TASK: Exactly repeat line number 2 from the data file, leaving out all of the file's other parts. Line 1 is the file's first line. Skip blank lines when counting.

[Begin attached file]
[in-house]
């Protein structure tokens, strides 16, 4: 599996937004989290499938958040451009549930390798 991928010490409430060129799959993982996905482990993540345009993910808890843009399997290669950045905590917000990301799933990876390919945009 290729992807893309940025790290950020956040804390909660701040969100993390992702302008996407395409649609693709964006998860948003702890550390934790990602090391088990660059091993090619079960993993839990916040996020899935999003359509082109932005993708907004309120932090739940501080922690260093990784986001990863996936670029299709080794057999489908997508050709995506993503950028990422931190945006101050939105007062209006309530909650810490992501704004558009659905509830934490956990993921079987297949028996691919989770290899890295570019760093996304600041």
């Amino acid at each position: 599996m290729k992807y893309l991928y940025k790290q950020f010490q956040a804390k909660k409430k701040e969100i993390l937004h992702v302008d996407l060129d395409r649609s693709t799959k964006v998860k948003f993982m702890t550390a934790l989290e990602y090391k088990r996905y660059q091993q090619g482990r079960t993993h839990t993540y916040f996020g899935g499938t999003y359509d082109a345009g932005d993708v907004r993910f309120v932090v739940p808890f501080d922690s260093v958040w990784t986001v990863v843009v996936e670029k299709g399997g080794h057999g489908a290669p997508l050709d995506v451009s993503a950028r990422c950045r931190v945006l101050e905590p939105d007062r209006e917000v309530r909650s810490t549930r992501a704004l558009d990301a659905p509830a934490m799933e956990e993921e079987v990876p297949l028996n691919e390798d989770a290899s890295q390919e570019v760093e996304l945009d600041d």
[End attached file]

């Protein structure tokens, strides 16, 4: 599996937004989290499938958040451009549930390798 991928010490409430060129799959993982996905482990993540345009993910808890843009399997290669950045905590917000990301799933990876390919945009 290729992807893309940025790290950020956040804390909660701040969100993390992702302008996407395409649609693709964006998860948003702890550390934790990602090391088990660059091993090619079960993993839990916040996020899935999003359509082109932005993708907004309120932090739940501080922690260093990784986001990863996936670029299709080794057999489908997508050709995506993503950028990422931190945006101050939105007062209006309530909650810490992501704004558009659905509830934490956990993921079987297949028996691919989770290899890295570019760093996304600041």